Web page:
The UFC has been asked for comment on this story and we will update the post with their response.
Source: bloody

Dana White hopeful to re-sign Cub Swanson: ‘I can keep him happy’

Dana White hopes he can come to an agreement for a new contract with Cub Swanson, who has been unhappy with the UFC as of late. Like many of his contemporaries, Cub Swanson has not been happy with the treatment he has been getting from the UFC. After feeling constantly devalued because of title shot snubs, along with his perception about the “pampering” of both Conor McGregor and Ronda Rousey, the UFC featherweight contender became hesitant to renew his contract until after his Saturday night fight against Brian Ortega in Fresno.
UFC president Dana White, however, hopes that Swanson would reconsider his decision.
“I yelled up to him, too (from cageside), ‘Let’s get a deal done,’” White said in a post-fight media scrum (transcript via MMA Fighting). “Cub’s been around forever, he’s a great kid, and I like him and hopefully we can get something done with him. And I can keep him happy. I want him to be happy, so we’ll see.”
But from his end, Cub remains cautious about making any move, especially since he already made his declaration about ending ties with the UFC.
“I don’t know,” Swanson said in a separate media interview. “It stings, it’s like, it just gets thrown back in your face, ‘Oh, you just don’t win the big ones,’ so it’s like what am I gonna say? I’m sure we’ll negotiate.”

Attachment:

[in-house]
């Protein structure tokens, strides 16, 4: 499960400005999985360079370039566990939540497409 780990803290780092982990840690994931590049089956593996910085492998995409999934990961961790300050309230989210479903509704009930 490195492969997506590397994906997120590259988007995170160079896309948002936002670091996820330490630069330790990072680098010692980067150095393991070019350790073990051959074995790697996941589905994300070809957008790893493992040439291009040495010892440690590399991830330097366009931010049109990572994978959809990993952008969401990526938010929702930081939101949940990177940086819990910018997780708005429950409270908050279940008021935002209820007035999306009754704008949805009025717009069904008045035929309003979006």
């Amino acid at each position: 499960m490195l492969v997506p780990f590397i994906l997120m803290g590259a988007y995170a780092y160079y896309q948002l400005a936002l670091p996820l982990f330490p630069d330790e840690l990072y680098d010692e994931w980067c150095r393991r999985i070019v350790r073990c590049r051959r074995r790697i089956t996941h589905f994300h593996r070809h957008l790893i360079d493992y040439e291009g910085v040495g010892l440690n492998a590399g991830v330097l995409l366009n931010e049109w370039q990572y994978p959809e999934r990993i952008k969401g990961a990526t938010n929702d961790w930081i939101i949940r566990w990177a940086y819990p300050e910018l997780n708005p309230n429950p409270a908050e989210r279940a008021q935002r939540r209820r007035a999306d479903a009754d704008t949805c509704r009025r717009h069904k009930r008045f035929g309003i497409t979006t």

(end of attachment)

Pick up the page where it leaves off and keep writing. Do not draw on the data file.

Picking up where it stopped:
“Dana said, ‘Let’s make a deal right now,’ he was outside the cage,” he added. “But it’s like, do I gotta crawl back and say, ‘OK, I’ll take that deal you offered me that I said ‘no’ to’? So we’ll see. I’m going to enjoy family over Christmas, all that, and try not to be in low spirits because I thought I fought great, I just didn’t get the ending I wanted.”
Swanson ended up losing to Ortega via second-round submission, breaking his four-fight winning streak. Both fighters, however, bagged Fight of the Night honors and $50,000 each.
Source: bloody

Arum: ‘Piece of crap’ Dana White entering into boxing to save himself from ‘cratering’ UFC

Bob Arum talks about UFC president Dana White’s planned venture into boxing. UFC president Dana White recently announced his planned venture into boxing promotion. The long-time MMA promoter basically believes the current crop of boxers would enjoy fighting under the WME/Zuffa umbrella.
Rival promoter Bob Arum, however, thinks White has other reasons for getting into this new endeavor.
“Who gives a sh-t about White, he’s a piece of crap,” Arum told reporters on Saturday night after the Vasyl Lomachenko-Guillermo Rigondeaux fight in New York City.